A federal court in Pennsylvania has refused to dismiss a strict liability claim in a lawsuit seeking to hold a company using hydraulic fracturing to drill for natural gas liable for chemical releases that contaminate a drinking water supply. Berish v. Sw. Energy Prod. Co., No. 101981 (M.D. Pa. 2/3/11). Several Susquehanna County, Pennsylvania, residents alleged that defendants’ drilling operations caused large quantities of toxic chemicals to leach into the ground water and water supply surrounding their homes. The complaint alleged, among other claims, strict liability for conducting an abnormally dangerous activity. The defendant moved to dismiss the strict liability count.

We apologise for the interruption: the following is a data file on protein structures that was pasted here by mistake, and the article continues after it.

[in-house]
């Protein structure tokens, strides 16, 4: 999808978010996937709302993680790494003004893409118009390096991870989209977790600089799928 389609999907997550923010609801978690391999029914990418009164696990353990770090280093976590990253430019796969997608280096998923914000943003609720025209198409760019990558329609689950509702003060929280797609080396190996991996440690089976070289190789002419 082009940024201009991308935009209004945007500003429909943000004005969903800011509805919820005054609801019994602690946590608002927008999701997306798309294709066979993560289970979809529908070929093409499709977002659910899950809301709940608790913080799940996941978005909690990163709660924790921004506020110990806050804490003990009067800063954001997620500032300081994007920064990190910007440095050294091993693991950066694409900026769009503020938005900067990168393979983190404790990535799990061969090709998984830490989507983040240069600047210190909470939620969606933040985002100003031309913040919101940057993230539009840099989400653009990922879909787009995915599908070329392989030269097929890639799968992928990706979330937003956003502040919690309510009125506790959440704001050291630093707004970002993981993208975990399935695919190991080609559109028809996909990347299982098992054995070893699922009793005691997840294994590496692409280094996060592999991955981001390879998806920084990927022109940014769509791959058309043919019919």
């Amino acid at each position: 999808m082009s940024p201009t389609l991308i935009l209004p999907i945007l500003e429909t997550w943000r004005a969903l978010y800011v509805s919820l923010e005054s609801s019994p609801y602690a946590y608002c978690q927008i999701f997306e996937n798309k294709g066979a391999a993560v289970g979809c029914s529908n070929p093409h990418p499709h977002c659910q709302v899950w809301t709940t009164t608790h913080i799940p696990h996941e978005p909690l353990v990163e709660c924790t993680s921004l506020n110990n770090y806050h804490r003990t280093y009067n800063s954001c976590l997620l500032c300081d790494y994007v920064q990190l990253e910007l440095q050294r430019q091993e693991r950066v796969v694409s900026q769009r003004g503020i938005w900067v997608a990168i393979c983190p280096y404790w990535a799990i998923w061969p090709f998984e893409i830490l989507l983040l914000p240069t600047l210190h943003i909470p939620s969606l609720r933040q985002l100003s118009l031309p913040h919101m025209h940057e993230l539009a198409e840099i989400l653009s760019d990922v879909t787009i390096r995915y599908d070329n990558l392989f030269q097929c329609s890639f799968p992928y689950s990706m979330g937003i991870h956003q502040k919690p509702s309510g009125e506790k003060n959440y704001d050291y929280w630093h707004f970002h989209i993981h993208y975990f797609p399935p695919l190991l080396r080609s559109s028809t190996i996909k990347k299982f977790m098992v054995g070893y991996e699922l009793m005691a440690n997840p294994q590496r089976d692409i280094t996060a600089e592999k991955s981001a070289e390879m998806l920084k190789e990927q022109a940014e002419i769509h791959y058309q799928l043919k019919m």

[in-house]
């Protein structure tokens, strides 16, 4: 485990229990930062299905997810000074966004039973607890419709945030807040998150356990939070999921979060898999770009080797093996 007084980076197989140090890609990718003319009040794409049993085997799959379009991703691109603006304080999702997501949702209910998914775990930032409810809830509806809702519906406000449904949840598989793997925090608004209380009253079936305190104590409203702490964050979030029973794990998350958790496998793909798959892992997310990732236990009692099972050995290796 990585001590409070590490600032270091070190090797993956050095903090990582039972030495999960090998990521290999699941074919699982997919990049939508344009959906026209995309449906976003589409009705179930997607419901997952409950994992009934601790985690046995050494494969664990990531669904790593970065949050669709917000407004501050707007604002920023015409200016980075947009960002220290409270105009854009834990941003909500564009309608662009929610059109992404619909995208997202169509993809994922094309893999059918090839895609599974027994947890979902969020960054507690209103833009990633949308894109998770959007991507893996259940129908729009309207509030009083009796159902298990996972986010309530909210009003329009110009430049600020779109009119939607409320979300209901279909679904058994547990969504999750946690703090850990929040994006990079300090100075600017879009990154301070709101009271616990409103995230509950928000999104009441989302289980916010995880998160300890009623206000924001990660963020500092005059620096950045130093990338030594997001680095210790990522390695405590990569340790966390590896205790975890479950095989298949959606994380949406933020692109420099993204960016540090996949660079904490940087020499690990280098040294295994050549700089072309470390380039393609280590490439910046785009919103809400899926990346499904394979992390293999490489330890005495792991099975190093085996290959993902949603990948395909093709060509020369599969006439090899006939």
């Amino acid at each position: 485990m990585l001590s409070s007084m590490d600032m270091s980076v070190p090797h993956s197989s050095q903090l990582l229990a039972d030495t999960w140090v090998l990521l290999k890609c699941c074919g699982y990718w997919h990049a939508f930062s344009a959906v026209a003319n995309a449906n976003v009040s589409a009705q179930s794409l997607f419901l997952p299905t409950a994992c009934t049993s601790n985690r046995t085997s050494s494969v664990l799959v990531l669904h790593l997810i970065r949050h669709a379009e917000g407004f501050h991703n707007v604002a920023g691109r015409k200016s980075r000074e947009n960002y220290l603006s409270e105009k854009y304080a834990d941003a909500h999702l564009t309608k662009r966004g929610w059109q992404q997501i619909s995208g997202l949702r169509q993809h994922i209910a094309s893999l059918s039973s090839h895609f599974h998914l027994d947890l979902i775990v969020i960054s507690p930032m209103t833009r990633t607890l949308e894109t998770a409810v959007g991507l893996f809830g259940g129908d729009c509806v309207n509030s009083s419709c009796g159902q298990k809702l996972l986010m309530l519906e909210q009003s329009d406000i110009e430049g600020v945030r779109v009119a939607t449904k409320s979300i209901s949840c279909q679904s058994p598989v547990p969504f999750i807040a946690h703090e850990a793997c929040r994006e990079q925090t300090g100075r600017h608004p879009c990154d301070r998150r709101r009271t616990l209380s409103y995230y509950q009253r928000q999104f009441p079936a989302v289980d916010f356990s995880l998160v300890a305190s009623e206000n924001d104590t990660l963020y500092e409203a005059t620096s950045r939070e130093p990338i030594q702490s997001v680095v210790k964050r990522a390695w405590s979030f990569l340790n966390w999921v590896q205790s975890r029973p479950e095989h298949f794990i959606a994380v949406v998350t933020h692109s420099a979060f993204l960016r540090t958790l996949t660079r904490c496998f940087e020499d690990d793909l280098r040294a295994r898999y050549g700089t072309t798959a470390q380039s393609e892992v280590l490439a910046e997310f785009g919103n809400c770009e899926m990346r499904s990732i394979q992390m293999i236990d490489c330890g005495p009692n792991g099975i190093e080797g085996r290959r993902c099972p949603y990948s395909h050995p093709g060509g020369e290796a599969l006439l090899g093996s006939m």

Denying defendants’ motion, the court noted that in a number of cases the state’s courts have adopted section 520 of the Restatement (Second) of Torts in determining whether an activity is abnormally dangerous. Section 520 identifies the factors to be considered: (i) a high degree of risk of harm to other people or their property, (ii) a likelihood that the harm will be great, (iii) an inability to eliminate the risk by exercising reasonable care, (iv) the extent to which the activity is not a matter of common usage, (v) the inappropriateness of the activity to the place where it is carried out, and (vi) the extent to which its dangerousness outweighs its value to the community. The court specifically rejected defendants’ argument that factors (v) and (vi) did not apply to hydraulic fracturing.